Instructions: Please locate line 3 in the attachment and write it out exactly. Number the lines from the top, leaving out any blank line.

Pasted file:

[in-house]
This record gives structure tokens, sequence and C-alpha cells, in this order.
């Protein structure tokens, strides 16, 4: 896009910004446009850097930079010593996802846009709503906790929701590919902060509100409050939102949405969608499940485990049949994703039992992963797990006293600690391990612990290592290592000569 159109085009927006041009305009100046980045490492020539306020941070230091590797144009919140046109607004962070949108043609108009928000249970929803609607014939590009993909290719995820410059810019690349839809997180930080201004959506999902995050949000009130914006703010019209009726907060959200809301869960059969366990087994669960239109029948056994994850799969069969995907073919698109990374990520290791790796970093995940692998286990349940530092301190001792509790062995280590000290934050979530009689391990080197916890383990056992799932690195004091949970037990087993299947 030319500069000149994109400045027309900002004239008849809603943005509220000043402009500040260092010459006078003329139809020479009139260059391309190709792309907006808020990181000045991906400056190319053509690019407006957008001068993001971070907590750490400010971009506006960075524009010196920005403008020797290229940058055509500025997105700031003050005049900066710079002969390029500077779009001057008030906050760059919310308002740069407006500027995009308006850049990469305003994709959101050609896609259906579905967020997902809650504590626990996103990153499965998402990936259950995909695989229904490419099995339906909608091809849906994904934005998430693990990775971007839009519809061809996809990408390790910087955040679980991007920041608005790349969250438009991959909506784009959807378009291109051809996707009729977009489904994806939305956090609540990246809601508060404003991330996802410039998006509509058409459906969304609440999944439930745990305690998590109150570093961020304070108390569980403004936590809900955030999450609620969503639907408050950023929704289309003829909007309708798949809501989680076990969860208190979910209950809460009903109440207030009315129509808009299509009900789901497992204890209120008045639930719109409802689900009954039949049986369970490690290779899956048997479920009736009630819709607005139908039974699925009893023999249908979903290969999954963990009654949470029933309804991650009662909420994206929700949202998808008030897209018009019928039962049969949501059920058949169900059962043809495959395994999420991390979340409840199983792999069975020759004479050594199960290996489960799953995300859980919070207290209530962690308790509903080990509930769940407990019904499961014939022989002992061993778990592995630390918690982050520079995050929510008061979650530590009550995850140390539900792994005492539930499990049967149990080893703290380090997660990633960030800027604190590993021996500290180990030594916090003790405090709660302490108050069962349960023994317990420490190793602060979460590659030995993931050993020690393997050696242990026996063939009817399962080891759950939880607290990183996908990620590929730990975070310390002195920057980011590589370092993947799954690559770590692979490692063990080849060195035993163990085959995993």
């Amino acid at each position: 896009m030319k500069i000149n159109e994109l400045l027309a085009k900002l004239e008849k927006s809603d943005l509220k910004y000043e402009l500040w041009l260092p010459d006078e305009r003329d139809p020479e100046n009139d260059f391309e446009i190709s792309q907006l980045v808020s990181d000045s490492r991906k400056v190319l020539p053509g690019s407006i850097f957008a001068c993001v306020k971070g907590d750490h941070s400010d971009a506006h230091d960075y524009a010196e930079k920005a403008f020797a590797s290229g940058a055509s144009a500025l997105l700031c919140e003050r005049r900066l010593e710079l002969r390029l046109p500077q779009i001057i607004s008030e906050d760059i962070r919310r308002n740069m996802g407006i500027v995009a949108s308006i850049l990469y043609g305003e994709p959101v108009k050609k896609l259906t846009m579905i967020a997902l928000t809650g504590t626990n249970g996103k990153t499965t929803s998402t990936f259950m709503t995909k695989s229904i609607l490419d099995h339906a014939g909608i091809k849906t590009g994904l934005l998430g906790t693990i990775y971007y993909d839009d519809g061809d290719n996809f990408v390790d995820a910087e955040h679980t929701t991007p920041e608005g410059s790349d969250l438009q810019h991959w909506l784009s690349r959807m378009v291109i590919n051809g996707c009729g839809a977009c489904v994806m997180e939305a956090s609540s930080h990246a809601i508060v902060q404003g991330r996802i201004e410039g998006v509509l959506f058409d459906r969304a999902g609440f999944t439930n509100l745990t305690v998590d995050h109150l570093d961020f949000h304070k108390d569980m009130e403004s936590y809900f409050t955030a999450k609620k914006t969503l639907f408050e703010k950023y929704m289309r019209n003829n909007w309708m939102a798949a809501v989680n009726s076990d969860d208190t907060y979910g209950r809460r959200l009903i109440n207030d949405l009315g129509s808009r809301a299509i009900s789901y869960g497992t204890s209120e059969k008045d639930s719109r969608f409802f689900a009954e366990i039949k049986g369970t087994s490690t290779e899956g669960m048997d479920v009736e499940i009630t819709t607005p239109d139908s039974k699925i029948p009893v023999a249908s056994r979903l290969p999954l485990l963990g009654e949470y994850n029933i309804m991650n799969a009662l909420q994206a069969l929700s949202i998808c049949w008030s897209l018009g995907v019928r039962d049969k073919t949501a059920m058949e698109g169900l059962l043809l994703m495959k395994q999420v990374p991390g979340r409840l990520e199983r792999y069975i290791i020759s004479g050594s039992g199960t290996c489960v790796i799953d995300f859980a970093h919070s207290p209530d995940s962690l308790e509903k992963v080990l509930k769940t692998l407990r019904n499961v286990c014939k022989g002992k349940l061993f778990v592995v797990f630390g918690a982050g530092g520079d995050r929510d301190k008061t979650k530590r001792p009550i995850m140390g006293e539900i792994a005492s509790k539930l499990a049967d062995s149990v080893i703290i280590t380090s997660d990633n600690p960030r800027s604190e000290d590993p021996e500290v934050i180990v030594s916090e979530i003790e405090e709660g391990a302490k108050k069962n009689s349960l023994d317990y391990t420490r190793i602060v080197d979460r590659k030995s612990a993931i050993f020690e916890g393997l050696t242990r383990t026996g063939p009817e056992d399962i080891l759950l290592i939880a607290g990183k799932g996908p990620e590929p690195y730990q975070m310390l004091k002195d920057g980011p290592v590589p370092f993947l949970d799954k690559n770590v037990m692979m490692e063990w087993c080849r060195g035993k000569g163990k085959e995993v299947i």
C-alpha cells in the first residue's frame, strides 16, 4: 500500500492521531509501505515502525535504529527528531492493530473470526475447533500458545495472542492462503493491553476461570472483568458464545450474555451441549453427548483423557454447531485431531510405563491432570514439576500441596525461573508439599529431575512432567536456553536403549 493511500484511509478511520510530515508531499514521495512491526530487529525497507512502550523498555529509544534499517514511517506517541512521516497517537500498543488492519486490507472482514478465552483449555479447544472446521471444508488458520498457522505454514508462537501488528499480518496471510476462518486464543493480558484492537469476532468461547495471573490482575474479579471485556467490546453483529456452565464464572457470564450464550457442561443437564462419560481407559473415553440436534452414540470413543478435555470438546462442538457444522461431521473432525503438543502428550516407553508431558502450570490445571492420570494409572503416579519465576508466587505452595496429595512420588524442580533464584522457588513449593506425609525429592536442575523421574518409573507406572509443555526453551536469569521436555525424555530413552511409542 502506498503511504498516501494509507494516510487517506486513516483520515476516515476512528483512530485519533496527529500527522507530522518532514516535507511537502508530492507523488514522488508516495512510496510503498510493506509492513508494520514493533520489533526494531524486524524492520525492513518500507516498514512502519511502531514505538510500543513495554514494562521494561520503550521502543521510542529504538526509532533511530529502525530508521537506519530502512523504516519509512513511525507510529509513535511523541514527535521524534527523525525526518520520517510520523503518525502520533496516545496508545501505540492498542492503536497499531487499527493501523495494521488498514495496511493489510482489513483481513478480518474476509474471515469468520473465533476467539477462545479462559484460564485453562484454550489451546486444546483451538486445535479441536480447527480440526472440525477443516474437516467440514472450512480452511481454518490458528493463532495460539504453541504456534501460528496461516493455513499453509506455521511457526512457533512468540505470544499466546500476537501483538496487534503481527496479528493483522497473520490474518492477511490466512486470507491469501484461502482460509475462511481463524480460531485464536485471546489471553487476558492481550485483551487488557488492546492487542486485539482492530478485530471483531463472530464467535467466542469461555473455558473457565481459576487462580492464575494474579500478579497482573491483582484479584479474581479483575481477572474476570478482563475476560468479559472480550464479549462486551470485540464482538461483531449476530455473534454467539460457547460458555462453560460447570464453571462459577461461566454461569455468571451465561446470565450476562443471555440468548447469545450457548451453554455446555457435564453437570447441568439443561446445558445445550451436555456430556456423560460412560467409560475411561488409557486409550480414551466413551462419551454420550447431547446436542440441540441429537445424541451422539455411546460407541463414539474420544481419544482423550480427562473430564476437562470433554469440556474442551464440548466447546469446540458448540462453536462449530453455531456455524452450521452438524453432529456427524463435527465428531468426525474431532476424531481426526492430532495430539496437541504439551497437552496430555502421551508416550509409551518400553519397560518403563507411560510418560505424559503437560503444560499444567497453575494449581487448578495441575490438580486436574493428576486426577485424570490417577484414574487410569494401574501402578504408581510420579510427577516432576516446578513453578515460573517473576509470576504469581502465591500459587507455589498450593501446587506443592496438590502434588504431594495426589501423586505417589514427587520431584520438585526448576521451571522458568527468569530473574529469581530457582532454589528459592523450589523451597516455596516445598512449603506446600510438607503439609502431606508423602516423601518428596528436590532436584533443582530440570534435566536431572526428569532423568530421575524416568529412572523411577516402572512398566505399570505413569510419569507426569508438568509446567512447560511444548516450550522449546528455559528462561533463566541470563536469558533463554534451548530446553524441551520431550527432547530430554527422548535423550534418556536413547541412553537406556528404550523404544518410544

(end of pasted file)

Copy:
């Protein structure tokens, strides 16, 4: 896009910004446009850097930079010593996802846009709503906790929701590919902060509100409050939102949405969608499940485990049949994703039992992963797990006293600690391990612990290592290592000569 159109085009927006041009305009100046980045490492020539306020941070230091590797144009919140046109607004962070949108043609108009928000249970929803609607014939590009993909290719995820410059810019690349839809997180930080201004959506999902995050949000009130914006703010019209009726907060959200809301869960059969366990087994669960239109029948056994994850799969069969995907073919698109990374990520290791790796970093995940692998286990349940530092301190001792509790062995280590000290934050979530009689391990080197916890383990056992799932690195004091949970037990087993299947 030319500069000149994109400045027309900002004239008849809603943005509220000043402009500040260092010459006078003329139809020479009139260059391309190709792309907006808020990181000045991906400056190319053509690019407006957008001068993001971070907590750490400010971009506006960075524009010196920005403008020797290229940058055509500025997105700031003050005049900066710079002969390029500077779009001057008030906050760059919310308002740069407006500027995009308006850049990469305003994709959101050609896609259906579905967020997902809650504590626990996103990153499965998402990936259950995909695989229904490419099995339906909608091809849906994904934005998430693990990775971007839009519809061809996809990408390790910087955040679980991007920041608005790349969250438009991959909506784009959807378009291109051809996707009729977009489904994806939305956090609540990246809601508060404003991330996802410039998006509509058409459906969304609440999944439930745990305690998590109150570093961020304070108390569980403004936590809900955030999450609620969503639907408050950023929704289309003829909007309708798949809501989680076990969860208190979910209950809460009903109440207030009315129509808009299509009900789901497992204890209120008045639930719109409802689900009954039949049986369970490690290779899956048997479920009736009630819709607005139908039974699925009893023999249908979903290969999954963990009654949470029933309804991650009662909420994206929700949202998808008030897209018009019928039962049969949501059920058949169900059962043809495959395994999420991390979340409840199983792999069975020759004479050594199960290996489960799953995300859980919070207290209530962690308790509903080990509930769940407990019904499961014939022989002992061993778990592995630390918690982050520079995050929510008061979650530590009550995850140390539900792994005492539930499990049967149990080893703290380090997660990633960030800027604190590993021996500290180990030594916090003790405090709660302490108050069962349960023994317990420490190793602060979460590659030995993931050993020690393997050696242990026996063939009817399962080891759950939880607290990183996908990620590929730990975070310390002195920057980011590589370092993947799954690559770590692979490692063990080849060195035993163990085959995993």